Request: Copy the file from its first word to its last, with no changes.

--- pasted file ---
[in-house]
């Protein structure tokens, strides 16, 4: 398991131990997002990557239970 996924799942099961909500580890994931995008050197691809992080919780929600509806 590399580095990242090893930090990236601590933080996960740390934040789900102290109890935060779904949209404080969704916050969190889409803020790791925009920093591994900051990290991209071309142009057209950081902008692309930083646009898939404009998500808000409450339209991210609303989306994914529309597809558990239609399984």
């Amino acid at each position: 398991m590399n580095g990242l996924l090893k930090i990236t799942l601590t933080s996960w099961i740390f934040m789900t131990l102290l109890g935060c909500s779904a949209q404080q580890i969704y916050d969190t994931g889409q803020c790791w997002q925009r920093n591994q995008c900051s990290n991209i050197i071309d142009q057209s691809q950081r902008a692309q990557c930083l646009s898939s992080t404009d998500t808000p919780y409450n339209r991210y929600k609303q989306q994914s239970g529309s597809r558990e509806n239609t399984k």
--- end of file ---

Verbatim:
[in-house]
């Protein structure tokens, strides 16, 4: 398991131990997002990557239970 996924799942099961909500580890994931995008050197691809992080919780929600509806 590399580095990242090893930090990236601590933080996960740390934040789900102290109890935060779904949209404080969704916050969190889409803020790791925009920093591994900051990290991209071309142009057209950081902008692309930083646009898939404009998500808000409450339209991210609303989306994914529309597809558990239609399984």
């Amino acid at each position: 398991m590399n580095g990242l996924l090893k930090i990236t799942l601590t933080s996960w099961i740390f934040m789900t131990l102290l109890g935060c909500s779904a949209q404080q580890i969704y916050d969190t994931g889409q803020c790791w997002q925009r920093n591994q995008c900051s990290n991209i050197i071309d142009q057209s691809q950081r902008a692309q990557c930083l646009s898939s992080t404009d998500t808000p919780y409450n339209r991210y929600k609303q989306q994914s239970g529309s597809r558990e509806n239609t399984k």